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An Eternal Cycle: Paradise and Purgatory at Mokspace

An Eternal Cycle: Paradise and Purgatory at London’s Mokspace features the work of Korean artists Park Seo Young and Lyoo Song Nyeo who paint in the style of devotional paintings still found in the Buddhist temples of Korea and other countries, writes SAJID RIZVI.

The work

The work of Lyoo Song Nyeo and Park Seo Young at their 2011 joint exhibition. Photo: Mokspace Gallery.

The exhibition (14 October-10 November 2011) refers to an almost universal notion that death remains, for most part, a mystery to all living beings before they meet it. Traditional Buddhist art and words have dealt with issues to do with death in different ways and contemporary artists who embrace and seek to reinterpret the tradition tend to follow the same path. In Buddhism, death is not just inevitable but indispensable for rebirth.

The iconography of traditional Buddhist paintings as well as modern renditions is accessible and colourful. Korean interpretations of Buddhism may sometimes seem forbidding and incomprehensible, if only because of unfamiliar terminologies, but the images depict familiar themes refreshed by new interpretations, innovative palettes and ways of looking and showing.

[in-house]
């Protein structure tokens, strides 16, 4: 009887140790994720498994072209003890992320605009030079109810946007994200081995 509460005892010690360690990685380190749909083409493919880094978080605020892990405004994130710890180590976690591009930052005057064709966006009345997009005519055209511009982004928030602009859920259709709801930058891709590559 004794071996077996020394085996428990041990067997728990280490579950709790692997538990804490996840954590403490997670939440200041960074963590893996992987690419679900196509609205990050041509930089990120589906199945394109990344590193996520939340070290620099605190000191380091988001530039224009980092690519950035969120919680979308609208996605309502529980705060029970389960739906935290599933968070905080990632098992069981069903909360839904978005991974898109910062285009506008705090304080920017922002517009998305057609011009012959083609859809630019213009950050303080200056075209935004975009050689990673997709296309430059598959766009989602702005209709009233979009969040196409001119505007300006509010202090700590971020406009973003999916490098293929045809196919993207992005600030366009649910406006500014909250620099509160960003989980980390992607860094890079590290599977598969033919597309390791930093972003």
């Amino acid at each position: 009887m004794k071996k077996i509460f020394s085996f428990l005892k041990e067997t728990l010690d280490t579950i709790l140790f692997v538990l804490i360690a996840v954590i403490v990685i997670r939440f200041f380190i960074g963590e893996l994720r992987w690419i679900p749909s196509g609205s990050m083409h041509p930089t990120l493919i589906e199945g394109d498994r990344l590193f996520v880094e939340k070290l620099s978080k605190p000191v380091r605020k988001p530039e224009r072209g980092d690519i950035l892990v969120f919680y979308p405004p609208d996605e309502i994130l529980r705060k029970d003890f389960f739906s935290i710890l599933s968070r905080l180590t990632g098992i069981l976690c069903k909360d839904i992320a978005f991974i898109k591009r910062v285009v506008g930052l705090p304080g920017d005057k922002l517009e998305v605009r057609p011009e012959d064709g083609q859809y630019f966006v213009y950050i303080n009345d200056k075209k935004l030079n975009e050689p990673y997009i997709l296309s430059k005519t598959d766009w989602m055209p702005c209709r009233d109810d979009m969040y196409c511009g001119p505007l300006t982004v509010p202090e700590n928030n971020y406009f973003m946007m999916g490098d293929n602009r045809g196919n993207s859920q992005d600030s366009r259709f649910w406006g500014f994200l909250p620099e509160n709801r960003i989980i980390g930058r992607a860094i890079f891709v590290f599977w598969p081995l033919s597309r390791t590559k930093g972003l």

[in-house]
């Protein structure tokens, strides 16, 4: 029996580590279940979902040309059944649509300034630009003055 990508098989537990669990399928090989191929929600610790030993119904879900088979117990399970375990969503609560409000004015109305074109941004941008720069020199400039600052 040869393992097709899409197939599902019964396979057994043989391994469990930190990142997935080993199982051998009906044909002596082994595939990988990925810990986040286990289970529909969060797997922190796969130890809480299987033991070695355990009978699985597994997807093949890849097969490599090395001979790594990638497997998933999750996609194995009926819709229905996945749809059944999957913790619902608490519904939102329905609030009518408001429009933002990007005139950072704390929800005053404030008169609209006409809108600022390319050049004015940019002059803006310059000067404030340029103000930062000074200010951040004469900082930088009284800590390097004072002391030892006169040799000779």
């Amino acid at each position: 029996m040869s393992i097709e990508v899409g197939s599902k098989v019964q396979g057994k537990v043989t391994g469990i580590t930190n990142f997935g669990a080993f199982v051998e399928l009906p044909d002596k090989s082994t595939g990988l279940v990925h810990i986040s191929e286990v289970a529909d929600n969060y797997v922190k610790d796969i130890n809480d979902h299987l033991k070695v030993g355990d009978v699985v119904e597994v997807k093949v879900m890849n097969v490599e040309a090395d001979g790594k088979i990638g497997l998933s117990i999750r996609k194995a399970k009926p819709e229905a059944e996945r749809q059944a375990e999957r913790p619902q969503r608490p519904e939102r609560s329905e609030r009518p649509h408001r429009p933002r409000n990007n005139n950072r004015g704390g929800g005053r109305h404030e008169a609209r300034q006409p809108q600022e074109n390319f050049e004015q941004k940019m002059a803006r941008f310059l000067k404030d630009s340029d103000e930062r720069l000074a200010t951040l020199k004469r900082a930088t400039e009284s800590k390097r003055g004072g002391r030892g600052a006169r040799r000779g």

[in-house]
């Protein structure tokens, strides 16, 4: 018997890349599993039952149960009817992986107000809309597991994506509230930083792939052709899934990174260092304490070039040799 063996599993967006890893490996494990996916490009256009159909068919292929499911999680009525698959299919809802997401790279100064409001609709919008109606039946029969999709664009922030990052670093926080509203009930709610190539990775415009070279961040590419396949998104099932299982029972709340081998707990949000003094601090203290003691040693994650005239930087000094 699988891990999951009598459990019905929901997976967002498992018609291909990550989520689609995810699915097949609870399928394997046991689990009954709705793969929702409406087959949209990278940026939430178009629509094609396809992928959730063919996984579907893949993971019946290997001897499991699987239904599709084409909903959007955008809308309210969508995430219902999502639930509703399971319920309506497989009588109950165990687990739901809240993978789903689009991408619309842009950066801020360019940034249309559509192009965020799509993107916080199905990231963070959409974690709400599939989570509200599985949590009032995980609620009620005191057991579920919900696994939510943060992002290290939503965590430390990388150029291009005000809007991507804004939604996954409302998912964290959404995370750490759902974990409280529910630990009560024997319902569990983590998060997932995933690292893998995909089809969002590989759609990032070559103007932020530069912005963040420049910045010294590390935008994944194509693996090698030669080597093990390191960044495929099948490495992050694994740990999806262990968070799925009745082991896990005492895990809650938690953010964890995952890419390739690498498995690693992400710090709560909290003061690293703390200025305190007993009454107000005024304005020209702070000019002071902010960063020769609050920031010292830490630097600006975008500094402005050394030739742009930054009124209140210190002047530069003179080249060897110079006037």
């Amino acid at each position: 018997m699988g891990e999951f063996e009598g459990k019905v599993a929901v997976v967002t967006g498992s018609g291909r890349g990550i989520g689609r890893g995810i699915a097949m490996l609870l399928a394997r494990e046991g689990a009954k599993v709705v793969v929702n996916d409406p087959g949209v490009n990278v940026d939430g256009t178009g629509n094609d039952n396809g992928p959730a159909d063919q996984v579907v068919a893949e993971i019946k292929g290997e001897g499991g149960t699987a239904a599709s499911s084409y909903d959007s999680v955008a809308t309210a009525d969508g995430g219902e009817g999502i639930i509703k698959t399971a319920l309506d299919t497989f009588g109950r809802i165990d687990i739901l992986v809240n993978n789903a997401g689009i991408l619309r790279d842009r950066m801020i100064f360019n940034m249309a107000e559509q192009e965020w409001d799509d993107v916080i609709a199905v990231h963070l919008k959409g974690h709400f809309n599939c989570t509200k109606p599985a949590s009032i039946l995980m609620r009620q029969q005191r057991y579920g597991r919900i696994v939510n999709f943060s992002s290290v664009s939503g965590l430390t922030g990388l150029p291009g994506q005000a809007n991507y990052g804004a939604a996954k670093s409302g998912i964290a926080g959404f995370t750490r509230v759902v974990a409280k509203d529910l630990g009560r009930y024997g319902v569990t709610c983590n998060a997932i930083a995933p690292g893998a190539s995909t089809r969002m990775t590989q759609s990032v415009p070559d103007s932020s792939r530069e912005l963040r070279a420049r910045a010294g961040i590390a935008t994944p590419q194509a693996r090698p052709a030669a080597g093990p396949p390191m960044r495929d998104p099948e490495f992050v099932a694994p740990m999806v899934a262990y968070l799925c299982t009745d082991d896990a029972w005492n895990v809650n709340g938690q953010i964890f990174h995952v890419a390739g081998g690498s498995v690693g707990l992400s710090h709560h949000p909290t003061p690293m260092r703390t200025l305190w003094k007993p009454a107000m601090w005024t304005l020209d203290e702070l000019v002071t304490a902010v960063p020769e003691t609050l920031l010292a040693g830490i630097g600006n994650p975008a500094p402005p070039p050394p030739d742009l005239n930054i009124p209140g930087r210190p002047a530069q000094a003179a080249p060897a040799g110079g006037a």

For instance, included in the show are paintings that depict Yomna (염라대왕), and the other nine kings of Hell who judge whether people go to Paradise or Purgatory. This is of course a reference to Yama (Sanskrit: यम), the Buddhist dharmapala and judge of the dead, who presides over the Buddhist Narakas (Pāli: निरय Nirayas) ‘Hells’ or ‘Purgatories. The Buddhist Yama is ultimately based on the god Yama of the (Hindu) Vedas, but similarities begin to elude us as we move away from the origins of the faith. Different interpretations abound in East and Northeast Asia, and those in China, Japan and Korea are but just a few of the many.

Paintings in this exhibition offer separately the views of Heaven and Hell, those indicative of the various Buddhist hells consigned to the gallery’s basement. Seoyoung Park offers a faithful rendition of a traditional Buddhist Hell painted during the Joseon Dynasty and Songnyeo Lyoo offers us a contemporary view of a Buddhist Paradise.

The work of both artists is evocative of contemporary photographs accompanying Allard Olof’s The Worincheongangjigok: Song of the Moon  Reflected on a Thousand Rivers (London: Saffron). — SR

An Eternal Cycle: Paradise and Purgatory. Mokspace. 33, Museum Street, London WC1A 1LH. T +44 (0)20 7637 8880.

Author: Editor

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